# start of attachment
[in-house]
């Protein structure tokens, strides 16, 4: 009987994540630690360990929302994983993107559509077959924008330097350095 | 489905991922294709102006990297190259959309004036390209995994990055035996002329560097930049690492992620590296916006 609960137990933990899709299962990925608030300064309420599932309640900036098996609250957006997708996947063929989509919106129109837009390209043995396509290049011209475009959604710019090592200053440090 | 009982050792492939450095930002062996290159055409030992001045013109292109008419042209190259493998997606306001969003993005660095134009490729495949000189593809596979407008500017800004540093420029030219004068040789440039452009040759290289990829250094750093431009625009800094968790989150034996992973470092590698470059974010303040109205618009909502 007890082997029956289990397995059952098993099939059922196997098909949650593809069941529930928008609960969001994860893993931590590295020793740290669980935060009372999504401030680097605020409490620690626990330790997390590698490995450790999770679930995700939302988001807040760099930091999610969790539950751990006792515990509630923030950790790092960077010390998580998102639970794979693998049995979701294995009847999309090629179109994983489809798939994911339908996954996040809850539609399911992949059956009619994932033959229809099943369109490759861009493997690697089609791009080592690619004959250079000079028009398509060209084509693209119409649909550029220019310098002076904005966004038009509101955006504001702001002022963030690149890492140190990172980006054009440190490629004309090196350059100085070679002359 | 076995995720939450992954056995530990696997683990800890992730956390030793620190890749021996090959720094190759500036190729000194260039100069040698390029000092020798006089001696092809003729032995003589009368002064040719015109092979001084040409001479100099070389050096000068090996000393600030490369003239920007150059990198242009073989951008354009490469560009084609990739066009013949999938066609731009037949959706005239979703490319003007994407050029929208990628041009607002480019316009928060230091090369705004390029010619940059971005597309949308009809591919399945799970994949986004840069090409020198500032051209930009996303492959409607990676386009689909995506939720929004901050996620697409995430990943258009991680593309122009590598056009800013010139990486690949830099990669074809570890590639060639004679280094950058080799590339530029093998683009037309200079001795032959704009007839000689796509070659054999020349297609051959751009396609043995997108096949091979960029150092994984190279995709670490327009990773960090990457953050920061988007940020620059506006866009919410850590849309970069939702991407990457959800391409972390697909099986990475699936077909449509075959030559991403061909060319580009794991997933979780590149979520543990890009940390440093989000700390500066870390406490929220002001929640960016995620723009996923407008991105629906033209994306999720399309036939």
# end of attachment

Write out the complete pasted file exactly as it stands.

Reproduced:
[in-house]
């Protein structure tokens, strides 16, 4: 009987994540630690360990929302994983993107559509077959924008330097350095 | 489905991922294709102006990297190259959309004036390209995994990055035996002329560097930049690492992620590296916006 609960137990933990899709299962990925608030300064309420599932309640900036098996609250957006997708996947063929989509919106129109837009390209043995396509290049011209475009959604710019090592200053440090 | 009982050792492939450095930002062996290159055409030992001045013109292109008419042209190259493998997606306001969003993005660095134009490729495949000189593809596979407008500017800004540093420029030219004068040789440039452009040759290289990829250094750093431009625009800094968790989150034996992973470092590698470059974010303040109205618009909502 007890082997029956289990397995059952098993099939059922196997098909949650593809069941529930928008609960969001994860893993931590590295020793740290669980935060009372999504401030680097605020409490620690626990330790997390590698490995450790999770679930995700939302988001807040760099930091999610969790539950751990006792515990509630923030950790790092960077010390998580998102639970794979693998049995979701294995009847999309090629179109994983489809798939994911339908996954996040809850539609399911992949059956009619994932033959229809099943369109490759861009493997690697089609791009080592690619004959250079000079028009398509060209084509693209119409649909550029220019310098002076904005966004038009509101955006504001702001002022963030690149890492140190990172980006054009440190490629004309090196350059100085070679002359 | 076995995720939450992954056995530990696997683990800890992730956390030793620190890749021996090959720094190759500036190729000194260039100069040698390029000092020798006089001696092809003729032995003589009368002064040719015109092979001084040409001479100099070389050096000068090996000393600030490369003239920007150059990198242009073989951008354009490469560009084609990739066009013949999938066609731009037949959706005239979703490319003007994407050029929208990628041009607002480019316009928060230091090369705004390029010619940059971005597309949308009809591919399945799970994949986004840069090409020198500032051209930009996303492959409607990676386009689909995506939720929004901050996620697409995430990943258009991680593309122009590598056009800013010139990486690949830099990669074809570890590639060639004679280094950058080799590339530029093998683009037309200079001795032959704009007839000689796509070659054999020349297609051959751009396609043995997108096949091979960029150092994984190279995709670490327009990773960090990457953050920061988007940020620059506006866009919410850590849309970069939702991407990457959800391409972390697909099986990475699936077909449509075959030559991403061909060319580009794991997933979780590149979520543990890009940390440093989000700390500066870390406490929220002001929640960016995620723009996923407008991105629906033209994306999720399309036939």